And with respect to determining 'unlocking' potential, we'd have to do some surveys to find out the success rate for the two cards, as I've read reports of successes and failures for both.

    In the absence of such survey data, the overclocking results in Hearst?s review -- Street Fight IV 152.76 FPS @ 950/1350 (max OC) for the HIS IceQ X, versus Street Fighter IV 143.30 FPS for the MSI Twin Frozr III @ 900/1325 (max OC) -- give us the most helpful picture of the relative power/performance of the two cards.
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    # RE: RE: RE: RE: RE: RE: HIS Radeon HD6950 IceQ-X Turbo-X Video CardJoao Delgado 2012-01-25 07:56
    In the time I wrote those comments I mustn't have paid due attention do this HIS version, reason why I underestimated its cooling/silence.

    Those OC numbers (900/1325) aren't the mirror of that MSI's true potential, since I've read dozens of high OCing numbers, being 975mhz on the core what most got, and a few lucky individuals got 1000mhz+ (cant remember memory speed). With such numbers I believe MSI's card would get similar results as HIS', and but with more durable and stable OC with its well-known military class components.

    Here's win or win situation in which specific personal requirements make a difference (OC roof, silence, durability), but overall they seem to be in same level (opposite of my previous statements)


    I end up loosing the right time for purchase with HD6xxx, so for HD7xxx I'll keep an open mind about this 2 coolers.



    Offtopic: Does anyone think the thermal paste that comes with the card (with all brands) is as good as Arctic Silver 5 or a similar one? Never got the chance to compare then and now results with same ambient temperature, reason why I'm asking.
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    # RE: RE: RE: RE: RE: RE: RE: HIS Radeon HD6950 IceQ-X Turbo-X Video CardSteven Iglesias-Hearst 2012-01-25 12:26
    RE: Thermal paste question.

    It's very hard to say without doing actual testing, but in my honest opinion you will not gain more that 2-3 degrees Celsius if you are lucky.
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    # RE: RE: RE: RE: RE: RE: RE: RE: HIS Radeon HD6950 IceQ-X Turbo-X Video CardAthlonite 2012-01-25 16:52
    OH really so that'll be why I got a 10 deg c drop in idle and load temps after using AS5 on my two HD5770's

    idle temps before AS5 were 36~37c after AS5 and curing time 27c
    load temps before AS5 63c after AS5 52c (using F@H to load GPU's)
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    # RE: RE: RE: RE: RE: RE: RE: RE: RE: HIS Radeon HD6950 IceQ-X Turbo-X Video CardJoao Delgado 2012-01-25 17:03
    You're comparing fresh applied thermal paste with some already dry? Or you changed it right after you got the card?

    Because over time thermal paste gets dry and loses some of their heat transference capabilities, reason why if you already used the card for some time it's an unfair comparison.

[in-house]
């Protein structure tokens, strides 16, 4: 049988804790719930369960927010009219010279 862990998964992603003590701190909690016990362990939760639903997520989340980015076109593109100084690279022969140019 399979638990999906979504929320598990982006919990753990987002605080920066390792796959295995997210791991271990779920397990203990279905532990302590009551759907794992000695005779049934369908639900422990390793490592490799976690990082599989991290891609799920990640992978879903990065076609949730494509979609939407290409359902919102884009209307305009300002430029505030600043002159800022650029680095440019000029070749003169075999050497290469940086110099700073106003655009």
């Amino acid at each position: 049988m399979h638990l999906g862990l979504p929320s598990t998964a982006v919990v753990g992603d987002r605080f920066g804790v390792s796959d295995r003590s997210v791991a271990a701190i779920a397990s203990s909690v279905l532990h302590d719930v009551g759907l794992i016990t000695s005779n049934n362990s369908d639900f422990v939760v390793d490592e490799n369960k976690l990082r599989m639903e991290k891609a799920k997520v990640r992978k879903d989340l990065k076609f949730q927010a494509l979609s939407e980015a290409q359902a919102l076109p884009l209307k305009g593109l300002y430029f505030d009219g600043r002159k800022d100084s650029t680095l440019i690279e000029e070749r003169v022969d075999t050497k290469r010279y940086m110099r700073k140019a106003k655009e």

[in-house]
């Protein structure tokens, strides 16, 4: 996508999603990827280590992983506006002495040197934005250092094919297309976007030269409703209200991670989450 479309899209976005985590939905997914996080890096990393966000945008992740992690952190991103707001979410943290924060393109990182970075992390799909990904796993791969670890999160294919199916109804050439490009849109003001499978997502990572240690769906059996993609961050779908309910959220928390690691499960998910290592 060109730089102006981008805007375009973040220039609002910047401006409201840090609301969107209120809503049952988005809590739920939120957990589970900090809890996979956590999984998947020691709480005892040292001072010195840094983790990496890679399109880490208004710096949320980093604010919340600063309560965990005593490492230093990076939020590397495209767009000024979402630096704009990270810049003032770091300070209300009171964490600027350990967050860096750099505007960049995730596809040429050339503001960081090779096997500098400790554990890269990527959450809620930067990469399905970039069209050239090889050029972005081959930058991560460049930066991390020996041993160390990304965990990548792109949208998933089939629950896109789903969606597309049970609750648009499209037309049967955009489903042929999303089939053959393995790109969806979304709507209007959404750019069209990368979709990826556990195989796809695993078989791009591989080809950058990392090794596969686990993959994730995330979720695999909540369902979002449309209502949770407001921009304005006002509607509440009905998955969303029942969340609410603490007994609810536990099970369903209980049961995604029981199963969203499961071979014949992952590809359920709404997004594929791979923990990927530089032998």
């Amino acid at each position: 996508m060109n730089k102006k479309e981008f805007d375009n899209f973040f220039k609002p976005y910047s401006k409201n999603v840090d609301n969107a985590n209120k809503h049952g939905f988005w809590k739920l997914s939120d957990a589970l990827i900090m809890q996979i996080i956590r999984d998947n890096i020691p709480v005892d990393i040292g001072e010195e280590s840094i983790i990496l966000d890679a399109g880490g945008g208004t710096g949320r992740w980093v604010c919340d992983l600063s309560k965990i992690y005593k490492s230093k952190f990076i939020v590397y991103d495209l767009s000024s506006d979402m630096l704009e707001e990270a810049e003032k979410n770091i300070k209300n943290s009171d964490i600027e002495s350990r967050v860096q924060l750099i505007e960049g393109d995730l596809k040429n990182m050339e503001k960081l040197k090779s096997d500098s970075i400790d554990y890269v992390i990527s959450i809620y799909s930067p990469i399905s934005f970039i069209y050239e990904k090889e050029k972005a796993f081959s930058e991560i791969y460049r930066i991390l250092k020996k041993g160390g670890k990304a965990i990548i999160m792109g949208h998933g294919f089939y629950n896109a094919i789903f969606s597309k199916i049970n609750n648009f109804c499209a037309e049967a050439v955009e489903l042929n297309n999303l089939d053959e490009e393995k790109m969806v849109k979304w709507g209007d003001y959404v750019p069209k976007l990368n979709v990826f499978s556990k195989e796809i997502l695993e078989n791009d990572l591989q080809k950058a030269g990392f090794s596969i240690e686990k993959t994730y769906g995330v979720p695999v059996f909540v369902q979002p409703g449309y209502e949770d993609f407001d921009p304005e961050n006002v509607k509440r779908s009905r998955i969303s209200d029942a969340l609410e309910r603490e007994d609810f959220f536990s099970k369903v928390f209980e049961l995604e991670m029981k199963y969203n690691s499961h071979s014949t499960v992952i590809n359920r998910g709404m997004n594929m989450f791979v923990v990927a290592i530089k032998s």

I got the same results back then, after changing the 2 year old thermal paste of my HD4850, reason why I guess you did the same.
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    # RE: RE: RE: RE: RE: RE: RE: RE: RE: HIS Radeon HD6950 IceQ-X Turbo-X Video CardOlin Coles 2012-01-25 18:55
    Athlonite: to properly measure temperatures of anything, you need correctly measured baseline ambient temperature readings. Having tested hundreds of items using as close to scientific method as possible, it doesn't sound like you've done this (or you haven't mentioned it). So claiming a 10C improvement doesn't hold much weight when for all we know you're ambient room temp was different.
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    # RE: RE: RE: RE: RE: RE: RE: RE: RE: RE: HIS Radeon HD6950 IceQ-X Turbo-X Video CardAthlonite 2012-01-27 00:14
    @ Olin My ambient temps I Like to keep as close to 22c as possible via an Heat/cold pump
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    # RE: RE: RE: RE: RE: RE: RE: RE: RE: RE: RE: HIS Radeon HD6950 IceQ-X Turbo-X Video CardOlin Coles 2012-01-27 08:48
    I'm not sure I understand. The ambient temperature is the room and internal case temperature. It's very difficult to achieve a normalized room temp with heating or air conditioning, which is why tests must be conducted at approximately the same time every day and measured for consistency (if it is to be done correctly).
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    # help me!reggaemaster 2011-12-16 23:06
    Hi, you could give me the original BIOS file on your card,
    to flash my card is one that is the 840mhz version
    thanks before hand
    Report Comment
     
     
    # RE: help me!Steven Iglesias-Hearst 2011-12-17 04:02
    I think you would do better to look at the GPU BIOS database over at TechPowerUp.
    Report Comment
     
     
    # RE: HIS Radeon HD6950 IceQ-X Turbo-X Video Cardreggaemaster 2011-12-17 14:26
    Thank you. and look at ##techpowerup.com and not on the list,
    I need this card is at 880MHz core gpu bios
    can use this bios
    my original bios is the 840mhz version?
    Report Comment